I’m a sewist (not a seamstress – that’s generally considered a step above what I can do). I make the majority of my new clothes and I attempt to mend/alter anything I already have so I can continue wearing it.

There are A LOT of sewists and seamstresses out there and even more casual sewers who could more than likely muster up the wherewithal needed to do the things I do. I’m not special or unique in this hobby that I’ve developed and it seems like we all share a pretty common ailment: people asking us to do their mending/make them something/make a knockoff of a RTW (ready to wear) or boutique style they saw on Pinterest and aren’t willing to pay full price for.

Now, hear me out. I REALLY don’t mind making/mending something for someone if it’s a one-off, they’re in an emergency and I KNOW they would never try to exploit their friends, or if they’re willing to pay me for both materials and my time. That’s totally fine by me (and it sounds like most sewists/seamstresses don’t mind either). My issue comes from people randomly finding some fabric online and decided they want XXXXXX made from it in their precise size and they will pay me $20 for it. -_-

Most of the time handmade clothes are going to cost more than similar items you’d find at Saks or Nordstrom depending on the brand/designer. Why? A simple look into the world of textiles will show you.

  1. I have a full time job which I really like. This job is also totally ok with me doing overtime so long as there’s work to be done. Any overtime hours I get will absolutely pay me more than what I could possibly charge for my time sewing something for someone.
  2. Decent fabric is EXPENSIVE. Sure you can find some decent stuff at Joann’s or Fabric.com but most of the fabrics found at big stores like that are made from underpaid labor overseas. One of the big reasons I started sewing was because I truly felt guilty that there are women and children working their asses off for pennies an hour so that I can have a nice shirt. It just isn’t fair. Those same women and children are working their same asses off making fabric to sell to stores, clothing designers, and fast fashion carriers (which is a whole separate blight).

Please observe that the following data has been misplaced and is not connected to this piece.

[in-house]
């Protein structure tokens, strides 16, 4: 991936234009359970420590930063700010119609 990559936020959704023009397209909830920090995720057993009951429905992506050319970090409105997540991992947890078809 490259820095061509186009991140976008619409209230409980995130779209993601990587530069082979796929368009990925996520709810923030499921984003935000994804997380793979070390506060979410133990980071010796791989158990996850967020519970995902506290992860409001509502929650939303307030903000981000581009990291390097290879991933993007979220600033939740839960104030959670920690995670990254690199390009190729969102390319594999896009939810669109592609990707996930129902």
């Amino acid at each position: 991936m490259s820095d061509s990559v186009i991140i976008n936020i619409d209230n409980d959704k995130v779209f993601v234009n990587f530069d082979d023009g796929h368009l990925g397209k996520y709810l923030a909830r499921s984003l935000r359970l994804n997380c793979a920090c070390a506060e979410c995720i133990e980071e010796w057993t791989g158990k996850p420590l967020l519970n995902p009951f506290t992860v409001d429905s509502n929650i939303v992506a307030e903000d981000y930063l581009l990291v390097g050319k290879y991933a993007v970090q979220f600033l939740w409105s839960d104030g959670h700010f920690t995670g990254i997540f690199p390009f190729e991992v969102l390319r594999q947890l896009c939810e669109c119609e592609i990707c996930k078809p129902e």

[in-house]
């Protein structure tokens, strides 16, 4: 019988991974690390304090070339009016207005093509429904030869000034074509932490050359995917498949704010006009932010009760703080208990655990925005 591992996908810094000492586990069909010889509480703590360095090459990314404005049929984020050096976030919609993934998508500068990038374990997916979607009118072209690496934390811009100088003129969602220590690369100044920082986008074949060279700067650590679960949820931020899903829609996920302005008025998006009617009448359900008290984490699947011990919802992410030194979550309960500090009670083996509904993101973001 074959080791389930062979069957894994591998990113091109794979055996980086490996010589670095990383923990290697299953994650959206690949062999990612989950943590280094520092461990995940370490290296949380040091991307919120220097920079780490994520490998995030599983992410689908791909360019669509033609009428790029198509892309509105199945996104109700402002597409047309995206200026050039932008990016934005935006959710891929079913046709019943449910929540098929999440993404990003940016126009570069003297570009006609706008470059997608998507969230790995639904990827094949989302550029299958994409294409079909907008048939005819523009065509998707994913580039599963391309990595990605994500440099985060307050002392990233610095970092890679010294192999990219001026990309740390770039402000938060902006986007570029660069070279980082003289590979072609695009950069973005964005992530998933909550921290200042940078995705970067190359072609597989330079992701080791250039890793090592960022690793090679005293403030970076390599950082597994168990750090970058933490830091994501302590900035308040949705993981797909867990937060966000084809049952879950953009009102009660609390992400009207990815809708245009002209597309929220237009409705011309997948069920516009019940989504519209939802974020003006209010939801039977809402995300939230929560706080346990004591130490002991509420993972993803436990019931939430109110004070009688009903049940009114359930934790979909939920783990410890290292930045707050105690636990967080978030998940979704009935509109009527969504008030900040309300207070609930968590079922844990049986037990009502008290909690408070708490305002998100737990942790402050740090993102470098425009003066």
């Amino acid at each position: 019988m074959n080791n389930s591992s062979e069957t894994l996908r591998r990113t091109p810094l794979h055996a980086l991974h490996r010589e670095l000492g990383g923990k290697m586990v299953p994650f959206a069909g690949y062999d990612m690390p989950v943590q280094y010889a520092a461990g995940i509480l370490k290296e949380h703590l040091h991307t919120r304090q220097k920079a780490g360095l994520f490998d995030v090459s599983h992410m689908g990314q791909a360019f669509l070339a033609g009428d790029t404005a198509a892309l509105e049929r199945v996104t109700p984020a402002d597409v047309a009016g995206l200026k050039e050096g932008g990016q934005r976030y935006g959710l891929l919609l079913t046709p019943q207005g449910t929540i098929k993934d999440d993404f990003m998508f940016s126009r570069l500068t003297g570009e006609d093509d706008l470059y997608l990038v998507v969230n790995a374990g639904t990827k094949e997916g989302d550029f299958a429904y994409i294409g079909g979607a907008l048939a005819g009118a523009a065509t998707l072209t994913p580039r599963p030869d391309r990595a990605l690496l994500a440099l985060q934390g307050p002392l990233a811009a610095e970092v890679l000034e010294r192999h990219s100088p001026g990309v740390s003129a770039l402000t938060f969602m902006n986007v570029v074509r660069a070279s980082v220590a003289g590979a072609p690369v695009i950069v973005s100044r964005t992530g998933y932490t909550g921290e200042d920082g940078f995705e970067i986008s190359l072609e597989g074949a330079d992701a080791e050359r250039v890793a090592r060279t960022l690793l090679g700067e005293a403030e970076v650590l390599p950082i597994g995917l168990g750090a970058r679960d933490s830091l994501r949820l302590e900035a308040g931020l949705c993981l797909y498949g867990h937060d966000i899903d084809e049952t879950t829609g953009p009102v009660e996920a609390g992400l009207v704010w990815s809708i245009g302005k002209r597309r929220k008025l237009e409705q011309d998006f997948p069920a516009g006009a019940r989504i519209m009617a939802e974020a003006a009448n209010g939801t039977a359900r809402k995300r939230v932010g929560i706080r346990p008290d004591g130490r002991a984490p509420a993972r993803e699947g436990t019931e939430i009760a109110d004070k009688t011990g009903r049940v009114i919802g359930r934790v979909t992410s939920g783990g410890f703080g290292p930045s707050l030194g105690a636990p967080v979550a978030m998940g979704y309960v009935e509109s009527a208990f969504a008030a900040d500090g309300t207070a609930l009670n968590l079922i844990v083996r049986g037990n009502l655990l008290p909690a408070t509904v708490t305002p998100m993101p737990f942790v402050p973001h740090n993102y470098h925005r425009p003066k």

3. Patterns aren’t cheap and big pattern companies (McCall’s, Vogue, etc.) do not allow you to make a garment from their pattern to sell. Most indie pattern makers do the same. Go ahead and factor in an extra $15 – $20 if you’re going to ask someone to make something for you so that they can “buy you” a copy of the pattern – ESPECIALLY if it’s an indie designer. They literally make their money off of their very hard work creating unique patterns and grading them to different sizes. It takes month of effort and testing to get these out to consumers and they need to be compensated too. It’s a pretty big issue in the indie sewing pattern world where big and small clothing companies will purchase an indie pattern and just make it and sell it. These designers don’t have the resources to go after those companies so they just lose out on A TON of money. It sucks.
  4. I don’t believe in fast fashion. I just don’t. Most of my clothes have either been made by me or I purchased them years ago and I still wear them (with the exception of a pair of Madewell jeans I bought RIGHT before the pandemic started). A lot of the people (friends of friends usually who don’t know this about me) who ask me about making them something want it for a one-off event or family pictures and have no intention of wearing it past that one time. Regardless of whether it’s handmade or RTW that’s really bad for the planet. Don’t do that. I get that you want your family to match in pictures but choose something that you know your kids will wear past that one time. You can even find a “grow with me” pattern that extends or expands with your kids!

In short – if you ask someone to make something for you, even if it isn’t from a seamstress or sewist, please make sure you aren’t stiffing them. Being good at a craft is hard. It takes time, effort, and money for supplies to try things out on. A lot of the time these people have other jobs and/or families as well and you need to compensate them for the time they’re forfeiting to make you the item you want.

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